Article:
Nicola Sturgeon has claimed independence is “essential” to help with the task of rebuilding Scotland after coronavirus.
Scotland’s First Minister said she will use next May’s Holyrood election to try to win a mandate to hold an independence referendum “in the early part of the new Parliament”.
She also announced the Scottish Government will give all health and social care workers a “thank-you” payment for their efforts during the pandemic.
While her opponents have criticised her for speaking about the issue during the pandemic, the SNP leader said in her closing speech to her party’s conference on Monday: “Independence is not a distraction from the task of post-Covid reconstruction.
“It is essential to getting it right.”
She said this is important “if we want to make sure the country we rebuild is the one we want it to be, with kindness, compassion, fairness, equality and enterprise at its heart, and not one built in the image of Boris Johnson and his band of Brexiteers”.
The First Minister said she accepts “many” Scots would “prefer a stronger Scottish Parliament to independence” but said the “hard truth” is this is not on offer from Westminster, as she accused the Tories of trying to take powers away from Holyrood.
With the UK’s Brexit transition period due to finish at the end of December, she criticised the UK Government for not extending it.
She claimed Brexit would be a “huge, damaging change at the best of times” but added that in “these most difficult of times it is unforgivable”.
The First Minister said the UK Government’s Internal Market Bill, setting out how trade between the four nations of the UK will operate post-Brexit, is a “Trojan Horse that will allow Westminster to work its way into the very heart of the devolution settlement”.
She said the “choice for Scotland is pressing” as the Holyrood election approaches, asking people: “Are we prepared to have the powers we voted for stripped away – at a time when we need them most?
“Are we prepared for our Scottish Parliament to be undermined and dragged down by Westminster?
“Or will we decide to make our Scottish Parliament independent?”
Ms Sturgeon said she will use that election to seek voters’ authority for a second independence referendum – something the Prime Minister has repeatedly said he will not grant.
Ms Sturgeon revealed full-time health and social care workers will receive a £500 payment, with a proportionate amount for part-time staff.
She urged Mr Johnson not to tax workers on the cash, which she said is a “one-off thank-you” to be paid this year to NHS and care employees “for their extraordinary service in this toughest of years”.
The First Minister said: “A payment like this can never come close to expressing our full admiration for those who have cared for us so heroically.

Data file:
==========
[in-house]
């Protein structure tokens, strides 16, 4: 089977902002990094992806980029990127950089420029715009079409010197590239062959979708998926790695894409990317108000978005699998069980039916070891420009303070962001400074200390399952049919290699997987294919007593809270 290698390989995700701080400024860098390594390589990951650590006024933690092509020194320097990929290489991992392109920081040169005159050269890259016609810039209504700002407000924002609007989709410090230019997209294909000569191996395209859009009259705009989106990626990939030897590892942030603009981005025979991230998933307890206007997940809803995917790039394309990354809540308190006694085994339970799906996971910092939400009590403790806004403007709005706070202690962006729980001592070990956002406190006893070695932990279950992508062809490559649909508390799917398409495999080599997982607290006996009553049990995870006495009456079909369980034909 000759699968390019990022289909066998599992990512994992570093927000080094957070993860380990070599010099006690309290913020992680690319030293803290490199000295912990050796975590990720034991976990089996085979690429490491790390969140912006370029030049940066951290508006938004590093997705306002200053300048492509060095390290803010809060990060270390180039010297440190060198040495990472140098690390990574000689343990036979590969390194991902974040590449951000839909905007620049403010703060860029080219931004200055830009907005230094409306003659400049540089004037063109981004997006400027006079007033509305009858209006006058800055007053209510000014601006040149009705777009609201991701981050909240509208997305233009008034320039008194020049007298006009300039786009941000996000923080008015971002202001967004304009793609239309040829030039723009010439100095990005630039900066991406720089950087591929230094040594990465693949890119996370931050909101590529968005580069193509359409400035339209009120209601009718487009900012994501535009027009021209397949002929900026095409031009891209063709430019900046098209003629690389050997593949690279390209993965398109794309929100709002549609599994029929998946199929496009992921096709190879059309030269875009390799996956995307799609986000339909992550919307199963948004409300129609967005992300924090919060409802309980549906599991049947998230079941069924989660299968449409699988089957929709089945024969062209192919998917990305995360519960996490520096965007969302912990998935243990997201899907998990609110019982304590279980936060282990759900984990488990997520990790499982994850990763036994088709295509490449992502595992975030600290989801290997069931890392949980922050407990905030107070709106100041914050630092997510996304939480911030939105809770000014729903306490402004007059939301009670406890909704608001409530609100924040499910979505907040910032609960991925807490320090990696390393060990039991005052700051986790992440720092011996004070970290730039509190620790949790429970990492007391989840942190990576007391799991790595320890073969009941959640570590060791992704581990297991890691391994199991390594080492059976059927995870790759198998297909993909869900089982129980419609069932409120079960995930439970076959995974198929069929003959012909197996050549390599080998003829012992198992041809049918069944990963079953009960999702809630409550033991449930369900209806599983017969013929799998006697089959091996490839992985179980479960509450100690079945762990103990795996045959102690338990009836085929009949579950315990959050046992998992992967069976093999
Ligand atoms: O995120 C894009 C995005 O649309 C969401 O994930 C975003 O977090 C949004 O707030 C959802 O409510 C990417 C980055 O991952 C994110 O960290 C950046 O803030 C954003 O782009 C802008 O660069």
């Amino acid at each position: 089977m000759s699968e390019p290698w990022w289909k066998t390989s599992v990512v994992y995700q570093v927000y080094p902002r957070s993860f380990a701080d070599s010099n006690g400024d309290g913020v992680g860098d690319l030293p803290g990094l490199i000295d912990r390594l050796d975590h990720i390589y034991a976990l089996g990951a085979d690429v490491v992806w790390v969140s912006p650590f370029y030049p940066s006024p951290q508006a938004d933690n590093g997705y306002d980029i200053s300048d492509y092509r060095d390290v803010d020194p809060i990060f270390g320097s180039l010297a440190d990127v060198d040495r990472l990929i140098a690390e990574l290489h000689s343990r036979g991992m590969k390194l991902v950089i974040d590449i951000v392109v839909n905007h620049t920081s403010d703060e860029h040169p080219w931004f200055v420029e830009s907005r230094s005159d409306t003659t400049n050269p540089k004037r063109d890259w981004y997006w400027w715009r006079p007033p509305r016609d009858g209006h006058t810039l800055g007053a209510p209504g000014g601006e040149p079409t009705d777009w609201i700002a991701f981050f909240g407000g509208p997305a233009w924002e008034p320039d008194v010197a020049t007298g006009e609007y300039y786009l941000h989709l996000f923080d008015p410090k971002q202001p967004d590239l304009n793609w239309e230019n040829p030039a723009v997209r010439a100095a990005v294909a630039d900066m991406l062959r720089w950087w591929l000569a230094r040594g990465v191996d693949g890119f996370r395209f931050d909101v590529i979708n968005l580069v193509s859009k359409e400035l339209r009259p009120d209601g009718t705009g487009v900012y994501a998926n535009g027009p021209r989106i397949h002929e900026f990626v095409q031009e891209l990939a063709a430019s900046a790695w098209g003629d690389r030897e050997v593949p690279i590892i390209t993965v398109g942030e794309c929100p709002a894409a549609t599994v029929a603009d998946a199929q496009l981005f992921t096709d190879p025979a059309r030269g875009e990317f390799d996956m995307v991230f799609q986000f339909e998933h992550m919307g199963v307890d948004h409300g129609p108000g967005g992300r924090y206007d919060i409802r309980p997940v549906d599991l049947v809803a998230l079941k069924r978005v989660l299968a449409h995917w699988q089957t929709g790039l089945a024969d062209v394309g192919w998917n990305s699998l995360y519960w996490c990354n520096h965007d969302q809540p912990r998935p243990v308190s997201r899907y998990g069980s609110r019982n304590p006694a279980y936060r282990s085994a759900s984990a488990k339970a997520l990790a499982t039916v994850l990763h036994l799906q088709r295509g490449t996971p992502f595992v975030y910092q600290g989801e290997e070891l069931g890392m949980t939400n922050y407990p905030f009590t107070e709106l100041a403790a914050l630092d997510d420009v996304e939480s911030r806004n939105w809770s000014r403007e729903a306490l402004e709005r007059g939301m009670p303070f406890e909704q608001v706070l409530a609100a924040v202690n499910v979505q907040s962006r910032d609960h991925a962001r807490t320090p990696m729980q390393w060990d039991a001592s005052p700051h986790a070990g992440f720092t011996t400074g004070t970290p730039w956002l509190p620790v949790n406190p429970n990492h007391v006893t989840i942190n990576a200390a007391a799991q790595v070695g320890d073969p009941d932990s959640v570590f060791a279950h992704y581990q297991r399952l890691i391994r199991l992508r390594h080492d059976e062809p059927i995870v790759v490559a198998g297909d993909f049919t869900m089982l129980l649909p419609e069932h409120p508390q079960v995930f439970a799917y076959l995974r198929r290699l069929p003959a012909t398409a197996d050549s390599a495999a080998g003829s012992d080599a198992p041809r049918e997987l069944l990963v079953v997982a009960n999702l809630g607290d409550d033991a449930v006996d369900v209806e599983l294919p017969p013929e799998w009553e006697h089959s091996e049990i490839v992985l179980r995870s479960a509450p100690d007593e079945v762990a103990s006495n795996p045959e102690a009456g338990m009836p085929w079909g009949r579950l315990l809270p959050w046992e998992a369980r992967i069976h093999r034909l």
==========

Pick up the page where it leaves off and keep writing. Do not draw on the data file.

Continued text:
“But to our health and care workers, it is a demonstration of what we collectively owe you – and a heartfelt thank you for the sacrifices you have made.”
She said the Scottish Government does not have the power to make this payment tax-free, telling Mr Johnson: “Prime Minister, you do. So I am asking you this: Please allow our health and care heroes to keep every penny of Scotland’s thank you to them.
“Do not take any of it away in tax.”
In her address, she also revealed a £100 million package from the Scottish Government to help those who have been left struggling this winter because of coronavirus.
It means all families with a child in receipt of free school meals get a payment of £100.
Businesses will receive financial help if they take on an apprentice, with the First Minister stressing the need to help the “generation of young people caught so cruelly in the eye of the Covid storm”.
The Scottish Government will invest £15 million in this, Ms Sturgeon said, while a separate programme will provide work-based training and a £100 a week allowance for school leavers up to age 18.
This Pathway to Apprenticeships scheme should help 1,200 young people gain key skills in sectors including construction, business, IT, engineering and the early years, she added.
Scottish Conservative leader Douglas Ross said afterwards that Ms Sturgeon made “a series of SNP promises brought to you by Rishi Sunak’s spending”.
He added: “All weekend she’s been talking up another divisive referendum next year while we’re in the middle of a pandemic.
“It’s completely out of touch with people across Scotland.”
Scottish Labour leader Richard Leonard said: “A one-off payment is no substitute at all for the significant increase in salary that all Scotland’s health and care workers deserve.
“This sum announced by Nicola Sturgeon will not make up for the years of pay restraint and austerity that staff in these sectors have had imposed on them by Tory and SNP ministers.”